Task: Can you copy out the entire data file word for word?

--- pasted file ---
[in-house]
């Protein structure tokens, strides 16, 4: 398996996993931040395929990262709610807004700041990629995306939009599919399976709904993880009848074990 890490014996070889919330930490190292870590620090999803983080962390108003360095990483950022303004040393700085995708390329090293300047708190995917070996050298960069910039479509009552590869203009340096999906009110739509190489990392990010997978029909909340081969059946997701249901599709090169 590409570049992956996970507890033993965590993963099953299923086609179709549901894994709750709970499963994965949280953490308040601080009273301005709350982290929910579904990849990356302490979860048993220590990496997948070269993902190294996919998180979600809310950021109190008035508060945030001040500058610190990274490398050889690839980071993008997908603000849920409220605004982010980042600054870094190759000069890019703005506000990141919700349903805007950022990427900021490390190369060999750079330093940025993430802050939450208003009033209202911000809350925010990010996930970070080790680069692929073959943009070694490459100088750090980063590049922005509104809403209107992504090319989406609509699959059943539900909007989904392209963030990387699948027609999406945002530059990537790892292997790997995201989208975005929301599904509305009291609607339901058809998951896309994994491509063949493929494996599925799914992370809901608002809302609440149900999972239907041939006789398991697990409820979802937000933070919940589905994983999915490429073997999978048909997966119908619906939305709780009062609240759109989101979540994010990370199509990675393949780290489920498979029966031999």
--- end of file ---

[in-house]
């Protein structure tokens, strides 16, 4: 398996996993931040395929990262709610807004700041990629995306939009599919399976709904993880009848074990 890490014996070889919330930490190292870590620090999803983080962390108003360095990483950022303004040393700085995708390329090293300047708190995917070996050298960069910039479509009552590869203009340096999906009110739509190489990392990010997978029909909340081969059946997701249901599709090169 590409570049992956996970507890033993965590993963099953299923086609179709549901894994709750709970499963994965949280953490308040601080009273301005709350982290929910579904990849990356302490979860048993220590990496997948070269993902190294996919998180979600809310950021109190008035508060945030001040500058610190990274490398050889690839980071993008997908603000849920409220605004982010980042600054870094190759000069890019703005506000990141919700349903805007950022990427900021490390190369060999750079330093940025993430802050939450208003009033209202911000809350925010990010996930970070080790680069692929073959943009070694490459100088750090980063590049922005509104809403209107992504090319989406609509699959059943539900909007989904392209963030990387699948027609999406945002530059990537790892292997790997995201989208975005929301599904509305009291609607339901058809998951896309994994491509063949493929494996599925799914992370809901608002809302609440149900999972239907041939006789398991697990409820979802937000933070919940589905994983999915490429073997999978048909997966119908619906939305709780009062609240759109989101979540994010990370199509990675393949780290489920498979029966031999």